D.C. rapper Goldlink fuses the sounds of his hometown for hip-hop fans around the country | Concert Preview | Chicago Reader

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D.C. rapper Goldlink fuses the sounds of his hometown for hip-hop fans around the country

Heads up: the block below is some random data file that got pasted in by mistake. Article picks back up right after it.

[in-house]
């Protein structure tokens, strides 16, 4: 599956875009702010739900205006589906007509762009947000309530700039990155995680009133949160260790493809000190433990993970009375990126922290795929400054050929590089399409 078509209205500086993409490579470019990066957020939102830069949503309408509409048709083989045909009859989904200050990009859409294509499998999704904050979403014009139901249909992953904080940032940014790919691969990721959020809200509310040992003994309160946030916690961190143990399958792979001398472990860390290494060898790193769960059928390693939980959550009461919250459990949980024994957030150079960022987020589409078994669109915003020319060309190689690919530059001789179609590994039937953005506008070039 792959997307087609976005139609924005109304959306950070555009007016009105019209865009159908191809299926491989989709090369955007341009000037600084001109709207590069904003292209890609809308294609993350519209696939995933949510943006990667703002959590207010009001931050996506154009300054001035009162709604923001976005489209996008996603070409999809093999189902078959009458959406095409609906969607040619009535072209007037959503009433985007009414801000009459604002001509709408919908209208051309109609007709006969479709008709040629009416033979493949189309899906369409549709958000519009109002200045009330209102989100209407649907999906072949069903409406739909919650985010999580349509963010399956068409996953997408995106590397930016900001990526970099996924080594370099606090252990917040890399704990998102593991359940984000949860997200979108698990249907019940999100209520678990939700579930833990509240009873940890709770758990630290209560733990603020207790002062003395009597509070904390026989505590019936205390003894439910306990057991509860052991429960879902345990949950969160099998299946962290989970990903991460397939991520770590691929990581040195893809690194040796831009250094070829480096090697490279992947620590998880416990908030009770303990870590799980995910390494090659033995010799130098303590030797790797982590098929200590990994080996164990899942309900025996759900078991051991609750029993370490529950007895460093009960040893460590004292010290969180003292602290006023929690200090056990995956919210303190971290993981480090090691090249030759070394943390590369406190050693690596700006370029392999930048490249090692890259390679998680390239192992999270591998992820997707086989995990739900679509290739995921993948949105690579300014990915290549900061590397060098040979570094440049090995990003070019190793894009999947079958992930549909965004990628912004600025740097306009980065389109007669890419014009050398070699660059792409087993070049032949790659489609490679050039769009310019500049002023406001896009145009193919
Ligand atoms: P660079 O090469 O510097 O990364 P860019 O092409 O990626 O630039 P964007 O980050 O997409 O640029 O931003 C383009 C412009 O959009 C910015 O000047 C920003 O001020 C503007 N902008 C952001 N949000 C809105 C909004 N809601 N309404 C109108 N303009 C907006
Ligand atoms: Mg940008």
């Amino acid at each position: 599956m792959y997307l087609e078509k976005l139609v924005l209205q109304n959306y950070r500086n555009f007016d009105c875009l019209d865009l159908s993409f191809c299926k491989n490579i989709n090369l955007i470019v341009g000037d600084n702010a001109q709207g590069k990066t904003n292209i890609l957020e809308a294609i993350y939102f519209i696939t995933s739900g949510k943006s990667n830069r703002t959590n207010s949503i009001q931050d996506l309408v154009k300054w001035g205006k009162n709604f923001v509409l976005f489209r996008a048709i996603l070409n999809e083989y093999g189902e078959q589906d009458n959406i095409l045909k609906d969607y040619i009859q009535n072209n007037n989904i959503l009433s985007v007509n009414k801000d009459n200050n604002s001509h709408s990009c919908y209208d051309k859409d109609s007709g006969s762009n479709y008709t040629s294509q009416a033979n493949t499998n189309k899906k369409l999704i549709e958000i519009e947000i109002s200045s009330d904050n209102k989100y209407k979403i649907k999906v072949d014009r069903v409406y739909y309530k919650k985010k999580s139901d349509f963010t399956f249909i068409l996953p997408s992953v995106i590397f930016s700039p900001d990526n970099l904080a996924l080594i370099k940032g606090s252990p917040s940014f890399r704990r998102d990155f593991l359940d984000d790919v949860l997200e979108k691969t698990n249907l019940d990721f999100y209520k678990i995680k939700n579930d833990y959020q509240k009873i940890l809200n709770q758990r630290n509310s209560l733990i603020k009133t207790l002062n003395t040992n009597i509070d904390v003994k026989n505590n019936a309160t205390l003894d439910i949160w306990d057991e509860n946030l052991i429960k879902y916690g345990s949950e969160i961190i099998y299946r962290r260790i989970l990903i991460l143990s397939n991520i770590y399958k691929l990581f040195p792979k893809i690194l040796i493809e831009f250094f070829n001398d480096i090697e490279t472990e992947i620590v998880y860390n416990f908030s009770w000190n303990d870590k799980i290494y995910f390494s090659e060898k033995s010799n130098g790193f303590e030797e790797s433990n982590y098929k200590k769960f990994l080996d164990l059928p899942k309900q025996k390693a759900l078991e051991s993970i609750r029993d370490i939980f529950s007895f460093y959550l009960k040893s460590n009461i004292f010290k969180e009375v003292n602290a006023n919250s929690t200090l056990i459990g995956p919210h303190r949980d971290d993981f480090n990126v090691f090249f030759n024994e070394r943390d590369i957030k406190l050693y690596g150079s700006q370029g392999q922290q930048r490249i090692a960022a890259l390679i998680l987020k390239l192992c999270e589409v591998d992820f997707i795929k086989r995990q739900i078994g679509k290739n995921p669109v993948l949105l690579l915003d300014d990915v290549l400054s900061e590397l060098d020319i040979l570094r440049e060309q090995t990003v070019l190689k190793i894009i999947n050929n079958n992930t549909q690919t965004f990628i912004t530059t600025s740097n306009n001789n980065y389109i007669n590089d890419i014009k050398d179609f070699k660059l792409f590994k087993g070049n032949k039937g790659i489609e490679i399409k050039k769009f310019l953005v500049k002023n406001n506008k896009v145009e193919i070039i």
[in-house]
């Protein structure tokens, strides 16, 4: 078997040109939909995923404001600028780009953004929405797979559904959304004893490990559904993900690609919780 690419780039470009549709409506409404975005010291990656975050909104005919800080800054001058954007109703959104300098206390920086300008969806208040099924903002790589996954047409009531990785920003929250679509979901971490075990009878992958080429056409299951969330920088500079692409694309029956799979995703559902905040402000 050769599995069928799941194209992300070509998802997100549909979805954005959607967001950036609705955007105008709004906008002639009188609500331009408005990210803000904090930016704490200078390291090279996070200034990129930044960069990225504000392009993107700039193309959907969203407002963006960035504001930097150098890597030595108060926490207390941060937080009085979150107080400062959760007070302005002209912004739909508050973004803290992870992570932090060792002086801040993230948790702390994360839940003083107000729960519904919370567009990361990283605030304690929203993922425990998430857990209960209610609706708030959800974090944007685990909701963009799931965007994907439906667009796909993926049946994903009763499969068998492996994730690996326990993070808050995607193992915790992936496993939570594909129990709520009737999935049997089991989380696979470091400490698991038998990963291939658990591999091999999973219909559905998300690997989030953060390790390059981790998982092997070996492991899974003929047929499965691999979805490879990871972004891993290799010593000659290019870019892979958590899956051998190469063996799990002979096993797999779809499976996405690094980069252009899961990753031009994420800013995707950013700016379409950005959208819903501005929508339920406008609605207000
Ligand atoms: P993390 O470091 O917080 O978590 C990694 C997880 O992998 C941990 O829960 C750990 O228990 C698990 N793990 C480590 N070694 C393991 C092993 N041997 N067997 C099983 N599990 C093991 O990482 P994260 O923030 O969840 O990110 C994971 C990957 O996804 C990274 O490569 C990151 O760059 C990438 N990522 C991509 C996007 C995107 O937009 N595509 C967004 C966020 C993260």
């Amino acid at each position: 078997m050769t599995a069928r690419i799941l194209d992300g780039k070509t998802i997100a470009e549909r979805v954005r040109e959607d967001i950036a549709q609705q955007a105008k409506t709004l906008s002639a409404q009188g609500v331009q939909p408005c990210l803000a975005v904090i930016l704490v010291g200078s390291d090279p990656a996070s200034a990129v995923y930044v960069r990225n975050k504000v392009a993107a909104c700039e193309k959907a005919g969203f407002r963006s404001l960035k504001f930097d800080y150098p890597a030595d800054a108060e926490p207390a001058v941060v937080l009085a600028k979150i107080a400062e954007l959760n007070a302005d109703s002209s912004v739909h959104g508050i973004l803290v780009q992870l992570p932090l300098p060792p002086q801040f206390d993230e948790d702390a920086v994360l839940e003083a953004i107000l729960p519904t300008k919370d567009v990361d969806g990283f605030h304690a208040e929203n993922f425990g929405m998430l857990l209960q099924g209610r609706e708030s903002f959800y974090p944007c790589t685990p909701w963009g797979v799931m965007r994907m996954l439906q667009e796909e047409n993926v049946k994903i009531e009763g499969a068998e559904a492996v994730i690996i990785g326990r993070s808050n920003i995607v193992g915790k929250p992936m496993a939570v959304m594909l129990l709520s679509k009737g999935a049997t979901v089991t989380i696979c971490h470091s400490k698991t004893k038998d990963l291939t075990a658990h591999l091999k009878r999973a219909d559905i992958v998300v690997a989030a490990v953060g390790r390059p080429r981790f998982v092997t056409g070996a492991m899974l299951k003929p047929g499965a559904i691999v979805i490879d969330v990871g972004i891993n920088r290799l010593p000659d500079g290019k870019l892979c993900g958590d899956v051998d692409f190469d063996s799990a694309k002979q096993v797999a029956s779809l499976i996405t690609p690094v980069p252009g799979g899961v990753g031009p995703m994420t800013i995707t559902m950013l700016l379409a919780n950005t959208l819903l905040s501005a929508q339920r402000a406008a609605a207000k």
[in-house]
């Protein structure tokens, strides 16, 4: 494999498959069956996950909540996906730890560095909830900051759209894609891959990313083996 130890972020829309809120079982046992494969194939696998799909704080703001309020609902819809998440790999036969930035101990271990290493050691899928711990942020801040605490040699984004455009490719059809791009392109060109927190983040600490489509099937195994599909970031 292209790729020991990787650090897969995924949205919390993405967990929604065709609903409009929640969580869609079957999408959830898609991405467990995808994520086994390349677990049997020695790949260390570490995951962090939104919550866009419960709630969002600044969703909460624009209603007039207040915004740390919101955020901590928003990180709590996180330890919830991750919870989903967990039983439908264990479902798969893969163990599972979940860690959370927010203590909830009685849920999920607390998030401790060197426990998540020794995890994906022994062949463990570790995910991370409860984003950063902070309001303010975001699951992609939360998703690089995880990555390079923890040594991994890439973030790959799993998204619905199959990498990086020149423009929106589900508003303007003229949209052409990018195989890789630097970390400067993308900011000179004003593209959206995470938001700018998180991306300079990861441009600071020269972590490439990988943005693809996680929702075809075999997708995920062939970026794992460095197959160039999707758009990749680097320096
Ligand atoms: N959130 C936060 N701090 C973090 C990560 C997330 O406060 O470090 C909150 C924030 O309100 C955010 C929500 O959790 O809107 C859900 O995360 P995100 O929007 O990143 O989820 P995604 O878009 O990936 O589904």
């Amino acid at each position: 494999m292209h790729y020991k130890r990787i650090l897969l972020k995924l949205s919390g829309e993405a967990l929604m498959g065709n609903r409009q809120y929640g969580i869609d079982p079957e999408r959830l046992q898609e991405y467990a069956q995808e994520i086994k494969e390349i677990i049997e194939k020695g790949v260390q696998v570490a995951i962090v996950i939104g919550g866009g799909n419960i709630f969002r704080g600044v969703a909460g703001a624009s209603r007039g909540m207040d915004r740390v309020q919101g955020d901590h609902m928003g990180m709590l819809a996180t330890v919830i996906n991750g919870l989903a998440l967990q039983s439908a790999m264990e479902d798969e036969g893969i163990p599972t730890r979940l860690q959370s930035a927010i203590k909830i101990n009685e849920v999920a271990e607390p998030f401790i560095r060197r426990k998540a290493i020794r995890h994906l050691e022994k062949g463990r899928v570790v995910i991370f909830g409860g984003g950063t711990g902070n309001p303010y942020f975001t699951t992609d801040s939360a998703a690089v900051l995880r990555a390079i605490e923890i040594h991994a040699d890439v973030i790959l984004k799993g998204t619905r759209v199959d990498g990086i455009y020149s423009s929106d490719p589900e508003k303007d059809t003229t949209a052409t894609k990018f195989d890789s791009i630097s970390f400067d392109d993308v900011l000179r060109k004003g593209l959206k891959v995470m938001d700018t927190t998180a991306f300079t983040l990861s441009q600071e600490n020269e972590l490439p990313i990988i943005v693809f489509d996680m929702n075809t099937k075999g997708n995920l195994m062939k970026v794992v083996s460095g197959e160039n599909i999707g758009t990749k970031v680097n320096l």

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It seems like every year Wale, arguably the first D.C. rapper to maintain a long career as a national star, promises that he’s working on an album built around go-go. But though he’s flirted with the funk sound of black D.C. that dates back to the mid-60s (see the 2011 regional hit “Bait”), he has yet to deliver that album. Fortunately, D’Anthony Carlos, aka 24-year-old rapper Goldlink, has picked up the slack: his major-label debut, March’s At What Cost (RCA), intertwines rap and go-go with its celebratory throng of percussion, and one especially live-sounding track captures the infectious energy and communal groove of a go-go show (“Hands on Your Knees,” featuring D.C. veteran Kokayi). Goldlink siphons sounds from around the Beltway to give vivid life to his stories of growing up in the city, unwinding his liquid, flamboyant flow through inventive go-go rhythms, summer-sultry R&B melodies, and mellow house keys a la D.C. downtempo heroes Thievery Corporation. (The many D.C. musical characters on the album include the aforementioned Wale.) At What Cost also feels specific to this curious moment in hip-hop, when it seems like the only rule is to frustrate industry expectations—many of the biggest rappers in the game are outsiders and insurgents, and Goldlink fits right in.   v

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